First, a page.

As the dry season sets in farmers from North Leeward are monitoring the impact of vetiver grass on soil stability and ground water retention on their farms.
With training, technical assistance and supplies provided through Hand2Earth’s Farmland Restoration Project sponsored by the St. Vincent and the Grenadines Conservation Fund, the farmers have established vetiver hedgerows on their farmlands, at the same time restoring some historic vetiver plantings for the purpose of soil conservation, a release from the project manager states.
Within five months of planting vetiver hedgerows, project farmers have observed less soil erosion and look forward to increasing benefits as the plants become fully established.
“As we learn more about the uses and benefits of vetiver that is now scarce through people digging them up and lighting fires – we must protect the plants that have survived.
“Our three project nurseries have been established to supply plants to those who have an interest in planting vetiver so they do not dig up the old plants in the area” states Rose Bank farmer Sylvia Young.
Norman Harry who farms above Wharf Road, Troumaca has noticed that since planting vetiver on contour, his farm has retained moisture and greenery not typical for this time of year. After the first cutting back, farmers used vetiver leaves for mulch, thereby increasing organic matter to regenerate the soil while reducing the need for weeding, the release adds.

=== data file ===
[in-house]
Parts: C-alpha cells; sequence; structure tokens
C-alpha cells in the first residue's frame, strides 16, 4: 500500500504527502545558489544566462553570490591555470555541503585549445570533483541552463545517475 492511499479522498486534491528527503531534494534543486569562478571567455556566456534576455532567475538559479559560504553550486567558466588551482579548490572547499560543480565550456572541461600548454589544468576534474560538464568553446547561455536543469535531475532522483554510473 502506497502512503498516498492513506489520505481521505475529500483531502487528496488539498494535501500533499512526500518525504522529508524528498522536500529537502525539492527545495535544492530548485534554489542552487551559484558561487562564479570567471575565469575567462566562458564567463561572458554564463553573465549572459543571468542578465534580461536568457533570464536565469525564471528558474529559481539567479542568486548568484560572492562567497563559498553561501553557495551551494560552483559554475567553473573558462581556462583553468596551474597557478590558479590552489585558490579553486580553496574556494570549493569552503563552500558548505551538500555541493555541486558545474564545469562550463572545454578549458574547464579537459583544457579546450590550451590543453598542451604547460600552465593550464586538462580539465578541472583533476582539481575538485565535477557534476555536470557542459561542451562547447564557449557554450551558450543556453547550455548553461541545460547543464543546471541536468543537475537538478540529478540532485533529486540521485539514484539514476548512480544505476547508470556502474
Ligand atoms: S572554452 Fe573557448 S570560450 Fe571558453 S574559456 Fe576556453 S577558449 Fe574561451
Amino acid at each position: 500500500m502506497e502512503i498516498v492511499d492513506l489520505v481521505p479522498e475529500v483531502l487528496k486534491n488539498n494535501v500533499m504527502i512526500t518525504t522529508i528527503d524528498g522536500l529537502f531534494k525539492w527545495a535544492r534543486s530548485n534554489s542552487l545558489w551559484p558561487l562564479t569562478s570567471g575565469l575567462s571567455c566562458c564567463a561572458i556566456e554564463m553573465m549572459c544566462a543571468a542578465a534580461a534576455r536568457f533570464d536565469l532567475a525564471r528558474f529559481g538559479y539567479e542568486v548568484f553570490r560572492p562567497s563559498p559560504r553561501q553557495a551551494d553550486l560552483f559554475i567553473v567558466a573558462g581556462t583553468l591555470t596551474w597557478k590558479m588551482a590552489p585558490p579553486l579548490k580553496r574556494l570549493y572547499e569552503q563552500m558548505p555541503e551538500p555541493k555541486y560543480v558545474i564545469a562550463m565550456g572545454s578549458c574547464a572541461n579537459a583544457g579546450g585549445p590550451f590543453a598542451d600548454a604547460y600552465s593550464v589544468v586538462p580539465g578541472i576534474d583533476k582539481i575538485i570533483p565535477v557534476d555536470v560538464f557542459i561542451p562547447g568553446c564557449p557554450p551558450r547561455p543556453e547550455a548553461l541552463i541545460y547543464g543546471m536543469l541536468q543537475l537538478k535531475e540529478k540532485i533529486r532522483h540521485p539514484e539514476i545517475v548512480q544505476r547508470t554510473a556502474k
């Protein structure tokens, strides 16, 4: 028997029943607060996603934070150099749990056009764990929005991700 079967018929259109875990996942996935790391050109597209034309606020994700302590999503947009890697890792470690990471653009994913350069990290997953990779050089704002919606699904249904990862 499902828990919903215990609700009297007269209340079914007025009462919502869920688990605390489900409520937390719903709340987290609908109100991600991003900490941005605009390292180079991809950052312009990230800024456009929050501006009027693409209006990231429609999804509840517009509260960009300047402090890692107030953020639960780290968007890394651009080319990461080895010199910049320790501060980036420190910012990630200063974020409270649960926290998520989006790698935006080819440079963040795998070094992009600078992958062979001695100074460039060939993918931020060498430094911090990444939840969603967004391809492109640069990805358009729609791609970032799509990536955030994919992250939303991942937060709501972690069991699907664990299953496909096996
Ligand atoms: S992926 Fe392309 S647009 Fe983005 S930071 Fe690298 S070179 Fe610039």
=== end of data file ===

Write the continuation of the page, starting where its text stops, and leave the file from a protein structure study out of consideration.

Veteran Belmont farmer, Gideon Lewis says that although he grew up around vetiver, he didn’t know about its many benefits. Through his training and practice of vetiver systems, he is encouraging other farmers in the area to plant it.
Project participant, Renrick John has planted vetiver strategically to address land slippage below his residence in Bottom Village, Troumaca. Within just two months he noticed effective performance of the plants in preventing topsoil run off and he is encouraging others to plant vetiver to address severe erosion that has occurred with residential development in his neighbourhood.
With seeds supplied by the project, farmers have reaped various crops harvested in the initial stages of vetiver installation such as watermelons, cabbage, cucumbers, tomatoes, okra and lettuce. As the vetiver systems establish over the next year and beyond, the farmers will be monitoring crop yields which are expected to increase due to the improved water retention and soil integrity that vetiver roots systems provide.
CEO of St Vincent and the Grenadines Conservation Fund, Vanburn Harry toured several sites and noted the enthusiasm of the participant farmers towards their training and practice of vetiver systems.
“This project has created a legacy that could remain in the North leeward area for generations to come; it’s an example to the rest of SVG and can expand out to other countries in the region. I am impressed with what has been done for farming practices and amazed to see the crop yield that’s possible using the vetiver system,” he is quoted as saying.
H2E’s Project designer, Vonnie Roudette states that “Having undergone training, and given assistance to implement the vetiver system…project farmers are now being assisted to share their expertise through community networks to positively impact soil regeneration, land conservation and food security.”
Thirty four farmers from Petit Bordel, Rose Bank, Belmont, Troumaca, Coull’s Hill and Belle Isle were trained in Vetiver Systems Technology under the project.